Teaching Profession Report Roundup

Preschool Fade-Out

By Christina A. Samuels — January 19, 2016 1 min read
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Advocates for early-childhood education have had to contend with the fact that many studies have shown that the cognitive benefits of preschool appear to fade by the time the children reach 3rd grade.

They argue that you can’t just stop at preschool: The type of education that a child receives in grade school matters, too.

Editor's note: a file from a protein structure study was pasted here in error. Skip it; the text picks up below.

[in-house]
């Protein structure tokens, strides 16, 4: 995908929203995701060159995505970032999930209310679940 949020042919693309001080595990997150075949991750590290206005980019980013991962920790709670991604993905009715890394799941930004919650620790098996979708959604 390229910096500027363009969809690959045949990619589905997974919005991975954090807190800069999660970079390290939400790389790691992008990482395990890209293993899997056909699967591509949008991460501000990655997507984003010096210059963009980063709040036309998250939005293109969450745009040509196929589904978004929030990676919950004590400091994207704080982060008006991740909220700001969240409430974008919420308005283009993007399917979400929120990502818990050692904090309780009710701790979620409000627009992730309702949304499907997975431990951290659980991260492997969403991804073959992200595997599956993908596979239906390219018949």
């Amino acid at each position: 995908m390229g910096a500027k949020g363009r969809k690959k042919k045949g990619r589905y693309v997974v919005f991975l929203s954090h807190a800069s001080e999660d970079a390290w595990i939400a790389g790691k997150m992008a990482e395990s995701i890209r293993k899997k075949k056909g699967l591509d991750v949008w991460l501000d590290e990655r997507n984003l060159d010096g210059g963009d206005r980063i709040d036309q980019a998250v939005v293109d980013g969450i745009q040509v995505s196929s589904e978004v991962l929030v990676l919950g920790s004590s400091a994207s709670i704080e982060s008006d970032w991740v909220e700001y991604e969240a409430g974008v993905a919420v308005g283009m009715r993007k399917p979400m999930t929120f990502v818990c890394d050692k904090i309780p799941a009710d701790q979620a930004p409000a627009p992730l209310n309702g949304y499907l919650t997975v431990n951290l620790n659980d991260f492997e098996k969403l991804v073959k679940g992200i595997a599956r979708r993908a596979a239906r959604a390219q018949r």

Research out of Tennessee backs up that contention, at least when it comes to 1st graders.

For a paper published late last year in the online journal AERA Open, researchers mined data on Tennessee’s state-supported preschool programs. They found that students who had attended a state-funded preschool and subsequently had a highly rated 1st grade teacher performed better than children who had a highly rated teacher but did not attend a state-supported preschool. That correlation was especially strong for students from a non-English-speaking family or those with early cognitive deficits.

A version of this article appeared in the January 20, 2016 edition of Education Week as Preschool Fade-Out

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